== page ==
Seeking a way in which to lower the chances of contracting COVID-19 and boosting public health, governments and public health agencies began building active transportation infrastructure. Before the COVID-19 outbreak, pedestrian and cycling infrastructure took years to plan, design, fund, and implement. After the outbreak, governments and public health agencies began to implement measures in which new active transportation projects were completed within weeks, and in some cases these projects were completed only days after their planning had begun. This swift response and the completion of these new projects was accomplished due to the reallocation of existing roadway space away from motor vehicles and towards pedestrian, cycling, and active recreation. Evidence of these practices in the United States and around the world can be found in the “COVID19 Livable Streets Response Strategies'' dataset created by a US-based consultancy. Examples include the implementation of automated pedestrian signal phases in Arlington, Virginia, the closing of portions of roadways in order to offer safe walking and cycling infrastructure in Austin, Texas, and the implementation of a “Slow Streets'' program in Baltimore, Maryland, wherein “traffic calming barriers” are used to reduce vehicle speeds and restrict vehicle access to all except local traffic, thereby creating areas in which people can safely participate in active transportation. These examples provide a brief insight into the many different actions taken throughout the United States that create, improve, and promote active transportation and active transportation infrastructure.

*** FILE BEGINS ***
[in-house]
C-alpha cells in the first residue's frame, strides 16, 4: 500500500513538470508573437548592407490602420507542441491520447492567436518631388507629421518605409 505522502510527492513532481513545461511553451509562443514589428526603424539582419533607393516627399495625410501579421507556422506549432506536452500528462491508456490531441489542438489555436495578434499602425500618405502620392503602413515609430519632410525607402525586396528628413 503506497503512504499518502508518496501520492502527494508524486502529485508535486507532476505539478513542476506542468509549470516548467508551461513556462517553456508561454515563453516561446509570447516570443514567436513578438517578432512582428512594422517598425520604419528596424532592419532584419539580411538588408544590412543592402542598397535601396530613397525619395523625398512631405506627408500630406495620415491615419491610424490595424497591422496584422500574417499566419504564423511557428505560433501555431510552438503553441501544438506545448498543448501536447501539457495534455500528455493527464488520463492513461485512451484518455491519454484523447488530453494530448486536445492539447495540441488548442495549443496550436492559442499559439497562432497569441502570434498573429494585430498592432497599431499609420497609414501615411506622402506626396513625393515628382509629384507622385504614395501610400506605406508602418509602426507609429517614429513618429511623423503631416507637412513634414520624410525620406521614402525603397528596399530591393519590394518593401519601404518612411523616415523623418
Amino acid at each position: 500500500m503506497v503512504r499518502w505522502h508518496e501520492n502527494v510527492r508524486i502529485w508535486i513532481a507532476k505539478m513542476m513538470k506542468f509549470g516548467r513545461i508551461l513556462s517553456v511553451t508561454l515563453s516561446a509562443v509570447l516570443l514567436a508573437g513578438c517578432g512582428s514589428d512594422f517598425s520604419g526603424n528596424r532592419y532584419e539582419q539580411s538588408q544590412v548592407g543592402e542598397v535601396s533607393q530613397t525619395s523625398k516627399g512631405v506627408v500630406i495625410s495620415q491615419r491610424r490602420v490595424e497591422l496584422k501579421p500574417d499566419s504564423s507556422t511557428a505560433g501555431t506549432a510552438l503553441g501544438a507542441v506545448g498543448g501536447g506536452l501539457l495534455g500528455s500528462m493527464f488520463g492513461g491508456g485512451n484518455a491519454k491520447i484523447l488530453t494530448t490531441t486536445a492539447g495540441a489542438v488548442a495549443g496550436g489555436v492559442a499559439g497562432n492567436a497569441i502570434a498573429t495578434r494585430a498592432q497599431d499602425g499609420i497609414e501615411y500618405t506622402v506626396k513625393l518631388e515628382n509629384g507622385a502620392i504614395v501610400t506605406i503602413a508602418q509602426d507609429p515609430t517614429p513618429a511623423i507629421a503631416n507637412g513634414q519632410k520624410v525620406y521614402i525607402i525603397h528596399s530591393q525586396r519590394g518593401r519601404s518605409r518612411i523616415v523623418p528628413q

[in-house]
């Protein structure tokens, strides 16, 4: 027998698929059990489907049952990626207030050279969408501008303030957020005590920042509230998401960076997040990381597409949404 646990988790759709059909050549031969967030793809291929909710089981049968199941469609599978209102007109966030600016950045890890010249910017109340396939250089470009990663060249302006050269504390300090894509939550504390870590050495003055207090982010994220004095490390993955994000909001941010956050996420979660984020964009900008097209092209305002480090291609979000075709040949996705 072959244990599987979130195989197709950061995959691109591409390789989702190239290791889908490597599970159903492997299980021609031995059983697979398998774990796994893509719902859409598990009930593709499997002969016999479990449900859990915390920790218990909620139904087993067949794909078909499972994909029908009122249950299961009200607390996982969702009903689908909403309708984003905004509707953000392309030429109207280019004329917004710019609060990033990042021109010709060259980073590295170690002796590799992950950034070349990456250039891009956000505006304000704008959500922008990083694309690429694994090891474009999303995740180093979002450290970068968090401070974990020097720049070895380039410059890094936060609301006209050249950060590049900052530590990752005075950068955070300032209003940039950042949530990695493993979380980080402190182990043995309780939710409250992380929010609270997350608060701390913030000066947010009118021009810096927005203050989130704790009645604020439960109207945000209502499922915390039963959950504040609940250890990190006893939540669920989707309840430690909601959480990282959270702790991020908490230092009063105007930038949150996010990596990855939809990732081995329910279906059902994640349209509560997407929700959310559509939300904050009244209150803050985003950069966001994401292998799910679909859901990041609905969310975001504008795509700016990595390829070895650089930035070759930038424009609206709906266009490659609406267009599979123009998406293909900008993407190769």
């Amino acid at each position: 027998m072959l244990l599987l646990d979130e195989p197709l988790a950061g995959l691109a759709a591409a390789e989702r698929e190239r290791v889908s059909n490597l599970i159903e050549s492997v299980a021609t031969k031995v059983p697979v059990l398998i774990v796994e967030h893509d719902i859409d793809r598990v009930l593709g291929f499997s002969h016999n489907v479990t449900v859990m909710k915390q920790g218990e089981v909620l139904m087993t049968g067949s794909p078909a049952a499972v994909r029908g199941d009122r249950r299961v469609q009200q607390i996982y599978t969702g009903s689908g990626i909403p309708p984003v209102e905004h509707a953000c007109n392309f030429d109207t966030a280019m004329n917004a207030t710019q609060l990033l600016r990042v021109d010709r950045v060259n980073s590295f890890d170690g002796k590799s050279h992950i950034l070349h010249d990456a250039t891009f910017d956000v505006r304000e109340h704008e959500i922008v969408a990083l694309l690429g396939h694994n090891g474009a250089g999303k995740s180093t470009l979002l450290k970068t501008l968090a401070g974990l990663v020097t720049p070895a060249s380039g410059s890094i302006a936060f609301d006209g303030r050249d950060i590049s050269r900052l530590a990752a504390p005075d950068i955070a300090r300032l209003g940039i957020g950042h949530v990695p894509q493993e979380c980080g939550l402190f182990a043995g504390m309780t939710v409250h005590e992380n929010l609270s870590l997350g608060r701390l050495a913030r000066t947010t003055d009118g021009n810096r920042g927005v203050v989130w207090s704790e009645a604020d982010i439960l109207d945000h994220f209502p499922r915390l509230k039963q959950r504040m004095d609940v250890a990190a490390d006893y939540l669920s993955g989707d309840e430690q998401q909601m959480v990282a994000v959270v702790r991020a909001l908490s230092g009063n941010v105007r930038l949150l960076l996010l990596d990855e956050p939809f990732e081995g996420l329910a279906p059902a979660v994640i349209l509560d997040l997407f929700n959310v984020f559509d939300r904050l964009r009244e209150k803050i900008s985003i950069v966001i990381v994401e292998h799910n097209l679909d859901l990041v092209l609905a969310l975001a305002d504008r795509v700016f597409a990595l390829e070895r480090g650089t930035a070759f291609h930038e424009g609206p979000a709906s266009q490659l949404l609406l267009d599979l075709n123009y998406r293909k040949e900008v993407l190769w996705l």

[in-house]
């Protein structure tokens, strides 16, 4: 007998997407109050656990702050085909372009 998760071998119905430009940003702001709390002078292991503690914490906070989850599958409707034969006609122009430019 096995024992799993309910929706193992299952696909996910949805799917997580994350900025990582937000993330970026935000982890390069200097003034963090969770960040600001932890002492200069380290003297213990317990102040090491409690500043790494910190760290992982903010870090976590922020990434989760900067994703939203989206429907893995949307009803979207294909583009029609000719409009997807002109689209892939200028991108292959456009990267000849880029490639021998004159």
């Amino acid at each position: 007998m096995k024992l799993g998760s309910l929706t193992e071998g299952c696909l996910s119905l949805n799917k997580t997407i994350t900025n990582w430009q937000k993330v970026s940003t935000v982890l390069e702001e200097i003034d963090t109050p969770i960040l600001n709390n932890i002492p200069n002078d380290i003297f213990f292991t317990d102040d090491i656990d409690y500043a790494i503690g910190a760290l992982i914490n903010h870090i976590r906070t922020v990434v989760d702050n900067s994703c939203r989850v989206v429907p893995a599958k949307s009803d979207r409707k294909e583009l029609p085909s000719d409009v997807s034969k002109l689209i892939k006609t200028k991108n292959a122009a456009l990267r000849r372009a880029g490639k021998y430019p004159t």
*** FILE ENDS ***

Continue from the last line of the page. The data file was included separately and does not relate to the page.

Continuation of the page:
A Win-Win Situation

    In conclusion, what was already beginning to grow as a popular mode of transportation, will now surge in users after the COVID-19 pandemic. With the help of the pandemic’s regulations and worries, society was able to experience active transportation and realize the various benefits from this form of transportation. As we join in with others in choosing walking or biking as alternative modes of transportation, we will experience the benefits of improved personal health, less CO2 emissions in our atmosphere, increased flexibility with choosing routes to our destinations, and saving money. COVID-19 brought active transportation to the spotlight as an important and beneficial mode of transportation. Commuters are learning more about the benefits of active transportation and choosing them over other modes of transport. In response, cycling infrastructure is being improved. Through this pandemic, active transportation has proven to be a smart, healthy, and a more permanent mode of transportation